Here is a list of all the postings Roy Oxlade has made in our forums. Click on a thread name to jump to the thread.
|Thread: Scheppach TISA 5|
Thanks Al for the positive feedback on the SIP 10
Dust extraction I can put up with or get round but something that cannot cut accurately is pointless, I could cut a better line with my handsaw. The other issue is the 2.5 mm dip in the middle of the table, with a straight edge across it the gap in the middle is starring out at you, so time to shift the tin top and get an iron top.
Well I have come to the conclusion that this saw is made for course cutting on a building site. It cuts well and with good depth but has no accuracy. The fence supplied is misaligned and they are sending out a new one but I don't think it will achieve my wish of true and straight without a fight. I have been using an axminster power tool guide clamped across the table but this highlighted an issue with the riving blade because the wood now has to follow the fence the riving blade stops progress unless you push it away from the fence to allow the wood to pass. I now question myself with "am I being to accurate, should I really expect a cut over 250mm to be within 3mm" ? On inspection the riving blade is twisted and cannot be aligned with the blade from top to bottom and across its full width so another issue on a saw less than two months old.
I think I have no choice but to purchase something like a 10 inch SIP and throw the Scheppach on Ebay.
I have now made up the power cable and have this machine running, it certainly has the power and speed to deliver nice claen cuts. Downside is the fence, it is crude, really crude and must be replaced with something more accurate and easier to setup to give repeatable cuts for what I expect.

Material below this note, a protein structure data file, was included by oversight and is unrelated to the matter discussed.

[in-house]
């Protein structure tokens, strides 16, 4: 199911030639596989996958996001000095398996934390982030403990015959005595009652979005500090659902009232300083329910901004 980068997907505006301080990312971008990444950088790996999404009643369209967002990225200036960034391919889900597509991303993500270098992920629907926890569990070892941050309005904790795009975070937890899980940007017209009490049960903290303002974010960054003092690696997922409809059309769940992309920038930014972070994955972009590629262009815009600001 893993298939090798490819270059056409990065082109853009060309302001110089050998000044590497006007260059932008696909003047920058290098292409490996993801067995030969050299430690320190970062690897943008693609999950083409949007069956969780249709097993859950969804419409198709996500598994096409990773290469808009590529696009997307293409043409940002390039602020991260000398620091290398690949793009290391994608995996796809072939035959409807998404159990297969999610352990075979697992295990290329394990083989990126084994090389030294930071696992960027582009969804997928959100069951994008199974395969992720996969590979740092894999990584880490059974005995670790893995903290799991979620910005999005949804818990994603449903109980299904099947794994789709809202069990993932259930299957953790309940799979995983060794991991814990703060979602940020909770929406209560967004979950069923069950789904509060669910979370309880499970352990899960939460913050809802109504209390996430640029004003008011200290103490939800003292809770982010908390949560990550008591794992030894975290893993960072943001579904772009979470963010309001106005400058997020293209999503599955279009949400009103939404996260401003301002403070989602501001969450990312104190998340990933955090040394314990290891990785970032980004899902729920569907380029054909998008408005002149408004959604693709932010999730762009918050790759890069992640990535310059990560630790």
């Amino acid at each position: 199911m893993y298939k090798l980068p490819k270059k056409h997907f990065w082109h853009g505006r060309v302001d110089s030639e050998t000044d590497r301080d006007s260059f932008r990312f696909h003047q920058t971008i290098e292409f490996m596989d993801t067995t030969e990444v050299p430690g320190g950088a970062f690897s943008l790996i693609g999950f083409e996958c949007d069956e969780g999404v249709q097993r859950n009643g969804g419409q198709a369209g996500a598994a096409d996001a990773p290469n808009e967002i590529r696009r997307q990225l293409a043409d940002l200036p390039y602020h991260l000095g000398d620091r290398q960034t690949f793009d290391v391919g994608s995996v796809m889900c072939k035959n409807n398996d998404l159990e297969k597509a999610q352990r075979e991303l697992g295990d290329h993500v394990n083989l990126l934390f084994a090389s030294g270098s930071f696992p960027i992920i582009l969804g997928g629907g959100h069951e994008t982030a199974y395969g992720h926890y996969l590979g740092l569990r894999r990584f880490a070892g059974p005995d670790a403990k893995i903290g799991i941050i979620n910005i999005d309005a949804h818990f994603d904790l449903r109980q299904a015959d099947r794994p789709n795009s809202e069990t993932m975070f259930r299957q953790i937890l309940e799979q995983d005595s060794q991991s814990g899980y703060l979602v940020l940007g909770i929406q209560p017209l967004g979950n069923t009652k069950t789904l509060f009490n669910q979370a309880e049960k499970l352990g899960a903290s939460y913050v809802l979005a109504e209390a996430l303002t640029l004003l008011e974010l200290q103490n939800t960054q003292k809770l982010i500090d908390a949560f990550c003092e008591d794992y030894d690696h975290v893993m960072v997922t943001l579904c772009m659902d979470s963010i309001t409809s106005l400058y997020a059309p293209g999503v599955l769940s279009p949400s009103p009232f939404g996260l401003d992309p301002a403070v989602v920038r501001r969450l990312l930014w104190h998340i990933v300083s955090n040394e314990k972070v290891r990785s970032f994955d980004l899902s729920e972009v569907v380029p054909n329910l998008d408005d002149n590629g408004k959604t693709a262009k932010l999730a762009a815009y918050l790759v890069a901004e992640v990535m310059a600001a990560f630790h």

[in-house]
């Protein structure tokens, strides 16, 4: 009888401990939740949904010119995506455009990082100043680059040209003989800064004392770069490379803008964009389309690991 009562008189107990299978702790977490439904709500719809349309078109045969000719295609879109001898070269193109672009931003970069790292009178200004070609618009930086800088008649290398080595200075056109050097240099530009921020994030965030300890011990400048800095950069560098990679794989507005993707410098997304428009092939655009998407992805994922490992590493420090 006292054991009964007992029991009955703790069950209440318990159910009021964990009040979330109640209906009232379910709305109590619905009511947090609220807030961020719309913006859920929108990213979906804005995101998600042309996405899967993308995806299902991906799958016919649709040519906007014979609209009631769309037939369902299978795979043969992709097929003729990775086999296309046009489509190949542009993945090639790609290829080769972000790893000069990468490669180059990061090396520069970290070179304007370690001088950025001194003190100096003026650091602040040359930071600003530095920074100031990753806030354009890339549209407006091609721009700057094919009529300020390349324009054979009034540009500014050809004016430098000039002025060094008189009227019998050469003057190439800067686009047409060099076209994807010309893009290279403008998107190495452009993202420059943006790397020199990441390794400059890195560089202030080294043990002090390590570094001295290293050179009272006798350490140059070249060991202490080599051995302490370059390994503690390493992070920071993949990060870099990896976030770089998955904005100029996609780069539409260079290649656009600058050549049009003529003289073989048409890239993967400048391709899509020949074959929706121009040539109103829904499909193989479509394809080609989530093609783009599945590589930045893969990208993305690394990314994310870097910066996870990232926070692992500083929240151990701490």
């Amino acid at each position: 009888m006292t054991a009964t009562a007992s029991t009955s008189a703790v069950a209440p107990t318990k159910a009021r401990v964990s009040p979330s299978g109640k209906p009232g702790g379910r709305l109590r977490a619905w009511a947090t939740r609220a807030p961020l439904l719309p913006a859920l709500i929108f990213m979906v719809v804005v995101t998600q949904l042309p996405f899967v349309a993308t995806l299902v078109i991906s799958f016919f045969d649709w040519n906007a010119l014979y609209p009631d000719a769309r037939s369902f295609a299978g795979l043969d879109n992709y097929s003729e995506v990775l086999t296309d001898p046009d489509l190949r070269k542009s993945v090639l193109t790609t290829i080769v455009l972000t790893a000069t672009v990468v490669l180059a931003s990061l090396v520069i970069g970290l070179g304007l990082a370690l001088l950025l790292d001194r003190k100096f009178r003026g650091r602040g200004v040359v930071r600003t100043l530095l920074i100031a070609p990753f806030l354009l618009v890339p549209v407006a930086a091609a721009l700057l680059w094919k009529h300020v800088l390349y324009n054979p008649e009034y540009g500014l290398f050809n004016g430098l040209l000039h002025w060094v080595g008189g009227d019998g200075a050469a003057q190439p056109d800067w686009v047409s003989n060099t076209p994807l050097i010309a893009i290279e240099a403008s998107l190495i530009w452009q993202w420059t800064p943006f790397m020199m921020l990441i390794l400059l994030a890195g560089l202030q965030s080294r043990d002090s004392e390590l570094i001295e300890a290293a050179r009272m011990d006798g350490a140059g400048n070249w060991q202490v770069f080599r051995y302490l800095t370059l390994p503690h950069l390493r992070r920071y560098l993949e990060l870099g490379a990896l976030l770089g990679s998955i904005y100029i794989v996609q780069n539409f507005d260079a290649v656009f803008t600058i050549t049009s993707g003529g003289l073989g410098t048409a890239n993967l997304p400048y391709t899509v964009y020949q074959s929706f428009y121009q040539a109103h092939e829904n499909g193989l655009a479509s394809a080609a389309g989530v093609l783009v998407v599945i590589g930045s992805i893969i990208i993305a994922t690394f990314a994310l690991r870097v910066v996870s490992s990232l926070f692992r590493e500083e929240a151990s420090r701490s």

The one thing I will be fitting is a proper accessible E stop that can be foot operated, perhaps as it is sold domestic they do not require one.
|Anyone seen the Kreg bandsaw fence,|
If this is anything like the fence on my Kreg router table then it is well made and would be ideal for a table saw fence if they did it with two side rails and a longer fence, infact you would have a Bieseymer style fence which would be much better than many fences fitted by the OEM, and much better than the one on my IScheppach TISA 5.
Any thoughts or views etc?
|Thread: Scheppach TISA 5|
Next episode, still got nut's, screws and bits everywhere and now the sliding table attachment has arrived and guess what, yes another hopeless manual and more bits. I immediately thought there was a problem because the two attachment plates were not handed, both being identical but on close inspection this is how it is, really highlights the standards German engineering has go to compared to the days when they were overly meticulous and I suspect it is partially assembled in Germany but with most parts imported. Already spent £15 on new washers and fixings because the ones supplied were not that good, and with slots you need the larger penny washers which they don't supply. Now I find there are missing fixings for the table attachment and I think that this is going to be returned for refund as it will cause more problems than it is worth, the money then will buy a decent fence as now the one supplied has been fitted there is about 4mm movement at the far end which is not right. Will check that there is nothing missing or not fitted!
Overall given the chance again I would not purchase a TISA, maybe the Precisa is better foir the extra £1000!
Once it is running and cutting will give the final feedback and let you know how I get on with the fence. Can anyone recommend a decent aftermarket Biesemeyer style fence ?
Well I purchased one of these table saws and thought I would provide some feedback. It comes partially assembled, you have to do the rest and the first obstacle is that the instuctions are really hopeless. The Scheppach product guide is good because at least the picture of the TISA 5 gives you some idea what it should look like, the booklet that comes with the saw provides Sketchy diagrams that need a lot of interpretation.